Equity Valuation : An examination of which investment valuation method appears to attain the closest value to the market price of a stock

University essay from Högskolan i Jönköping/IHH, Företagsekonomi


PURPOSE- This paper empirically evaluate the ability among various types of parsimonious equity valuation models in order to ascertain which model represents the value of equity the best and thereby manage to withstand factors causing valuation errors. The more complicated models applied, the more underlying assumptions are needed. The trade-off here, which will be investigated, is if the benefit of using more difficult models outweighs the cost of including the extra assumptions. Further on the empirical research´s results will be compared with the results provided by this previous studies examinating American companies.

METHOD- Six valuation models using a discounting valuation method are evaluated; the Present Value of Expected Dividends (PVED), Residual Income Valuation (RIV), Residual Income Valuation Terminal Value Constrained [RIV(TVC)], Abnormal Earning Growth approach (AEG), Abnormal Earning Growth Terminal Value Constrained approach [AEG(TVC)]  and Free Cash Flow to the Firm model (FCFF). The five latter investment models are all based on the first model.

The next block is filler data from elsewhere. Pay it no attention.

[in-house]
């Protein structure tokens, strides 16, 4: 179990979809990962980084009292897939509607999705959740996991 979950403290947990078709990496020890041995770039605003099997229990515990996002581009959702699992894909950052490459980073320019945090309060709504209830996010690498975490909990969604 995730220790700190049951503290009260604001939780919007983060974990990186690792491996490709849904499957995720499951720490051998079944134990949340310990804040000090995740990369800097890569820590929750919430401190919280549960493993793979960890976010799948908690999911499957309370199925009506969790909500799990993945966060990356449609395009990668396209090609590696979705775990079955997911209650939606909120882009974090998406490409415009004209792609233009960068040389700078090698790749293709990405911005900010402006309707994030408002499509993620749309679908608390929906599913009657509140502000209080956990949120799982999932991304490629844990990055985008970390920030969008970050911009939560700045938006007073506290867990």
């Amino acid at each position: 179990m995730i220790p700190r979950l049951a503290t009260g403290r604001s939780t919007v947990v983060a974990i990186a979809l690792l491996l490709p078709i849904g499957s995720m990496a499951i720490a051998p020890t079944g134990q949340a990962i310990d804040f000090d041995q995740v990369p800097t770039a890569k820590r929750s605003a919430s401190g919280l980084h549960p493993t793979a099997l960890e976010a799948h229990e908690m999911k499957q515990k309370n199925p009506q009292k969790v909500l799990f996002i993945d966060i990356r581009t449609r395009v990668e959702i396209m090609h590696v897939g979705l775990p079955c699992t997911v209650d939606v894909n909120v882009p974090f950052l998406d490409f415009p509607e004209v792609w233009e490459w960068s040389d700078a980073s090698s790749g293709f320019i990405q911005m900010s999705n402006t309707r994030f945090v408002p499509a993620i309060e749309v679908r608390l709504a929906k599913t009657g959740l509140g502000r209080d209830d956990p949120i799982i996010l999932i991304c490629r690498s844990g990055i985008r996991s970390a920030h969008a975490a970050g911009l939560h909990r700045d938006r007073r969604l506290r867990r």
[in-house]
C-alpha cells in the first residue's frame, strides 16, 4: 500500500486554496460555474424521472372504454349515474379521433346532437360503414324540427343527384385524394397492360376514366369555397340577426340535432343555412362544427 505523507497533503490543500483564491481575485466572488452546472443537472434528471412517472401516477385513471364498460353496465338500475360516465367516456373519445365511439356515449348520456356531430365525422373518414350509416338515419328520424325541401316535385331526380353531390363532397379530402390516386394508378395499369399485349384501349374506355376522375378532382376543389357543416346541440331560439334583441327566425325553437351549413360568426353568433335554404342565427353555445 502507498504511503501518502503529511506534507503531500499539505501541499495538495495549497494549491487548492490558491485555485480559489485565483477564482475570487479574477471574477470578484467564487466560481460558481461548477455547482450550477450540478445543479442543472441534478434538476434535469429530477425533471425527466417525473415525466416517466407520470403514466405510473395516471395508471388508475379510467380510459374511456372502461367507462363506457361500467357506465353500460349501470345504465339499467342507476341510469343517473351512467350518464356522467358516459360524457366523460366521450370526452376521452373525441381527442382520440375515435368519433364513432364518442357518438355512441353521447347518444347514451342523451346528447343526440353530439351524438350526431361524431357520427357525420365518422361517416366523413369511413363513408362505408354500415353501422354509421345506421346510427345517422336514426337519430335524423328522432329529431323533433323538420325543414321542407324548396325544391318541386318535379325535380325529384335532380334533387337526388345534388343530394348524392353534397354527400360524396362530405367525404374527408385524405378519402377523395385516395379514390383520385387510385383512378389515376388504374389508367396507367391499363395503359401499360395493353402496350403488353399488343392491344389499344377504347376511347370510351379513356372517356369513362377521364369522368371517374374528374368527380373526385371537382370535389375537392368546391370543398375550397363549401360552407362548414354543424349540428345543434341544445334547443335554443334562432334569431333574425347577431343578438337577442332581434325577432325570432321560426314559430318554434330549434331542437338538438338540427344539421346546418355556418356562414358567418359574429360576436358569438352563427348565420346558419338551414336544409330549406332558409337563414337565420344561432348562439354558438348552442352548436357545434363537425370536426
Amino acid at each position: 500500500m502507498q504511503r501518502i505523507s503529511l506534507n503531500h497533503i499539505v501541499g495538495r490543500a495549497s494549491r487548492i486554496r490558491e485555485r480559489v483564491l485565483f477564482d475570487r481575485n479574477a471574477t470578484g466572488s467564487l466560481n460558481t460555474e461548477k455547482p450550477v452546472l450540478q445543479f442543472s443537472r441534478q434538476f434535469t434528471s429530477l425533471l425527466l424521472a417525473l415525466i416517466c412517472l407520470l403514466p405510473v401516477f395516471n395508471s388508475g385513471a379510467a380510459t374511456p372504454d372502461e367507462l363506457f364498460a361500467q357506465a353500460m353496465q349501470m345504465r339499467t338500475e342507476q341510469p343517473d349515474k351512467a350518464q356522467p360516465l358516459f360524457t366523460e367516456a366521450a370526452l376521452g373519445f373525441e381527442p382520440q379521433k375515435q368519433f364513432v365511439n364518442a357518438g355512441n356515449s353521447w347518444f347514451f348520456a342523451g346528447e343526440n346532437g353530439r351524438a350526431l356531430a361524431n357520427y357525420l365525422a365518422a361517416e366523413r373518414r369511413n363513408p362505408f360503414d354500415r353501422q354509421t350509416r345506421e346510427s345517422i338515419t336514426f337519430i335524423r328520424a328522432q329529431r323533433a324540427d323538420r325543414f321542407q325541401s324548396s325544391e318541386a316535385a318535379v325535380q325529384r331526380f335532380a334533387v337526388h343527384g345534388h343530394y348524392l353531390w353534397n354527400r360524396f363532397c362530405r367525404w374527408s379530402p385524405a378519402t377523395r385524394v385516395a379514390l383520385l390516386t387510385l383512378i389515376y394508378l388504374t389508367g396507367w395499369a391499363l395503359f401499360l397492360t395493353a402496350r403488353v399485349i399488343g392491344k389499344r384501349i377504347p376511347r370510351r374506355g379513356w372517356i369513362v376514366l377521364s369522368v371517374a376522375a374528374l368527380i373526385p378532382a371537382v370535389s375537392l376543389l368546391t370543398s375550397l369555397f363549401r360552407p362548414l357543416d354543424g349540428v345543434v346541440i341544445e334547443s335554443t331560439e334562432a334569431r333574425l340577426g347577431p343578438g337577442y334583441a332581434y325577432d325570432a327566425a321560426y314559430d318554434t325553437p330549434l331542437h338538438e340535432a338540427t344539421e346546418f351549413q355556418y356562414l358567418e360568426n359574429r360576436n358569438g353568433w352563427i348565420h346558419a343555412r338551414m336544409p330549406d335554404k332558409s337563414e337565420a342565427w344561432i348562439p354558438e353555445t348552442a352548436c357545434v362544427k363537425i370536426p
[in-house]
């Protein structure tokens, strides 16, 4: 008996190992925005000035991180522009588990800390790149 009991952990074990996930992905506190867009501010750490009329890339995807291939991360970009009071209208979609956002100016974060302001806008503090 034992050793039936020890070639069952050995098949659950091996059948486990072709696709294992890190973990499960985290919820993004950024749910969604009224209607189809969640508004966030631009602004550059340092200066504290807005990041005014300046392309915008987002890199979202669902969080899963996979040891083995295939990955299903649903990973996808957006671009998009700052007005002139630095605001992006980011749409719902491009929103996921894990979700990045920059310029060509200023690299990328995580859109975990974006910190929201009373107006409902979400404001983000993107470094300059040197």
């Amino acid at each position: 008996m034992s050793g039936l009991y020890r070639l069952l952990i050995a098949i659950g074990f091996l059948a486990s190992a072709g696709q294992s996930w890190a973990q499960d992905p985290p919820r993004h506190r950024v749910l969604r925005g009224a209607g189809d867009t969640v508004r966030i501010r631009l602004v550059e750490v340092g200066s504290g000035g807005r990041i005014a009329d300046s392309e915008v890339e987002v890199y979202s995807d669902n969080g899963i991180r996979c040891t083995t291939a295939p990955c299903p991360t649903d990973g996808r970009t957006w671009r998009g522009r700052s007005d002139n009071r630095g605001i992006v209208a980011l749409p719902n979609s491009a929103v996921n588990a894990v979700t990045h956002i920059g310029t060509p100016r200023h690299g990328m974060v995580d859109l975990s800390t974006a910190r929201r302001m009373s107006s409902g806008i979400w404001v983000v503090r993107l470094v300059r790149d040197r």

FINDINGS- The aim of finding the smallest absolute valuation error in the empirical study is given to PVED, a model including little underlying assumptions and inputs. Hence, the implication of the application of valuation models can be summarized as that there are no clear benefits of applying complex models for Swedish companies, and the trade-off between using more complex models and thereby including more assumptions is not compelling given that the benefit does not exceed the cost. All the earnings methods are all found to be superior to the FCFF model, while the constrained RIV and AEG methods provide higher valuation errors than the unconstrained versions.

The superiority of the PVED model is inconsistent with the previous results examining American firms, in which the RIV model is preferred. One of the reasons for the difference is the use of different accounting standards in the counties, and thereby the companies´ capital structure and the inputs used in the investment valuation may be somewhat unlike.

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